EMS in this domain relate to the belief that one’s needs for security, safety, stability, nurturance, and empathy will not be consistently or predictably met in relationships with significant others or family.
Domain 1 schemas form from early childhood experiences of a detached, explosive, unpredictable, or abusive family environment.
Domain 1 Schemas
Abandonment / Instability
You believe that close relationships will always end.
Mistrust / abuse
A belief that others want to intentionally harm you.
Unable to trust that a basic level of emotional care (affection, listening, etc) will be received from others.
Defectiveness / shame
Belief you’re unlovable and defective in some way.
Social isolation / alienation
A feeling of disconnection, the belief you’re alone in the world.
Domain 2: Impaired Autonomy and Performance
This domain relates to a diminished sense of self and the perception that one isn’t capable of independently managing day-to-day responsibilities. There is a heavy reliance on others to make decisions or initiate activities.
Schemas in this domain are usually born from controlling and overprotective early life experiences.
Domain 2 Schemas
Dependence / incompetence
You don’t feel confident to take care of yourself without the help of others.
Vulnerability to harm / illness
Intense preoccupation with the diagnosis of a life threatening disease or impending disaster. You make excessive precautions to protect yourself.
Enmeshment / underdeveloped self
Lacking self-identity and direction and often feel you’re ‘floundering’ around in life.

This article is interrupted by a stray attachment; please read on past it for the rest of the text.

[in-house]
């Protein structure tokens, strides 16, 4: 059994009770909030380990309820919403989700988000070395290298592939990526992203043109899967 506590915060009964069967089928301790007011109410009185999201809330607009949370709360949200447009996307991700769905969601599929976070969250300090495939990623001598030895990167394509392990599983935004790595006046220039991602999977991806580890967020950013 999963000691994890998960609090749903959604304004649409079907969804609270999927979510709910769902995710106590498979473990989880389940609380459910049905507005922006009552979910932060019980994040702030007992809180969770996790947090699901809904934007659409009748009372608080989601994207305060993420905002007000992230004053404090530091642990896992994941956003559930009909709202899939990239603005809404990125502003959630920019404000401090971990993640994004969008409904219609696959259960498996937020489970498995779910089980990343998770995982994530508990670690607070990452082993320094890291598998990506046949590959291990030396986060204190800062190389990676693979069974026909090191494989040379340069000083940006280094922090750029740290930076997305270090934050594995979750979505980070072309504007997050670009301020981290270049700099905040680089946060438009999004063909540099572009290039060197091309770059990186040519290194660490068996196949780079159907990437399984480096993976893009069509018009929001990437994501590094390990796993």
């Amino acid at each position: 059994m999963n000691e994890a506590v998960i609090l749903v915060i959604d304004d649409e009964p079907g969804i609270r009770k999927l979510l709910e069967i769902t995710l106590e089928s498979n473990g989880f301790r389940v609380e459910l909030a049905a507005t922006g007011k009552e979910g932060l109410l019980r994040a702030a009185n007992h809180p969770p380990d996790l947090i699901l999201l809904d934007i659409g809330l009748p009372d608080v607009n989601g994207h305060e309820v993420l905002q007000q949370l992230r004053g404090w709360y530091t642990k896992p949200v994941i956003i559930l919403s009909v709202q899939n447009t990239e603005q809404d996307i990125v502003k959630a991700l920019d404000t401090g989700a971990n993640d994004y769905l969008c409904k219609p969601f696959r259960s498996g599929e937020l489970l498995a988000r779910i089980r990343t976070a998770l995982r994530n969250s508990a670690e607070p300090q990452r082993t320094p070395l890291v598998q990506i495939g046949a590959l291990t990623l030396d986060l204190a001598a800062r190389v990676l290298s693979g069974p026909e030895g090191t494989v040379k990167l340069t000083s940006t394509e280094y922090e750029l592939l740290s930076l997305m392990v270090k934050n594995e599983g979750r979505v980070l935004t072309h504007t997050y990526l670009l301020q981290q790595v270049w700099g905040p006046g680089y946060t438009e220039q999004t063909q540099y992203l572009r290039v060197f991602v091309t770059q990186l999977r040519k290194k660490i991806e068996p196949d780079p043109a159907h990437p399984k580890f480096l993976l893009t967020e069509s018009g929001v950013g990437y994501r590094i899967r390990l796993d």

Rumination over past failure, expecting more failure and seeing yourself fundamentally inadequate compared to others.
Domain 3: Impaired limits
Impaired limit schemas relate to deficiencies in one’s internal limits, respecting and cooperating with others, or meeting one’s realistic personal goals.
Parents or guardians were permissive and indulgent.
Domain 3 schemas
Entitlement / grandiosity
Belief that you can do, say or have what you want, when you want regardless if it hurts others.
Insufficient Self-control / self-discipline
Lack of self control and inability to control impulses and feelings.
Domain 4: Other-Directedness
There is an excessive focus on prioritising the needs of others at the expense of your own and moderating self expression to gain approval and love, avoid feeling of guilt or avoid retaliation.
The typical family origins are based on conditional acceptance – whereby normal needs and emotions were suppressed to gain approval, and love.
Domain 4 schemas
You surrender control to others when coerced in an attempt to avoid anger or abandonment.
Striving to meet the needs of others before your own. Often resulting in resentment.
Approval seeking / recognition-seeking
Your sense of esteem depends on the response of others rather than your own natural inclinations. Can be an overemphasis on achievements through status, money, or appearance.
Domain 5: Hypervigilance and Inhibition
There is an exaggerated focus on controlling, suppressing, or ignoring one’s emotions and spontaneous feelings to adhere to rigid internal rules or avoid making mistakes. Adherence can come at the cost of personal happiness, health, and relationships.
Domain 5 schemas
Negativity / Pessimism
Excessive fear of failure and expectation for things to go wrong at any moment.
Spontaneous actions, feelings, or communication are continually inhibited to avoid shame, disapproval, or loss of control.
Unrelenting standards / hyper criticalness
You feel whatever you do isn’t good enough and must strive harder to meet a very high internalised standard of behaviour achievement.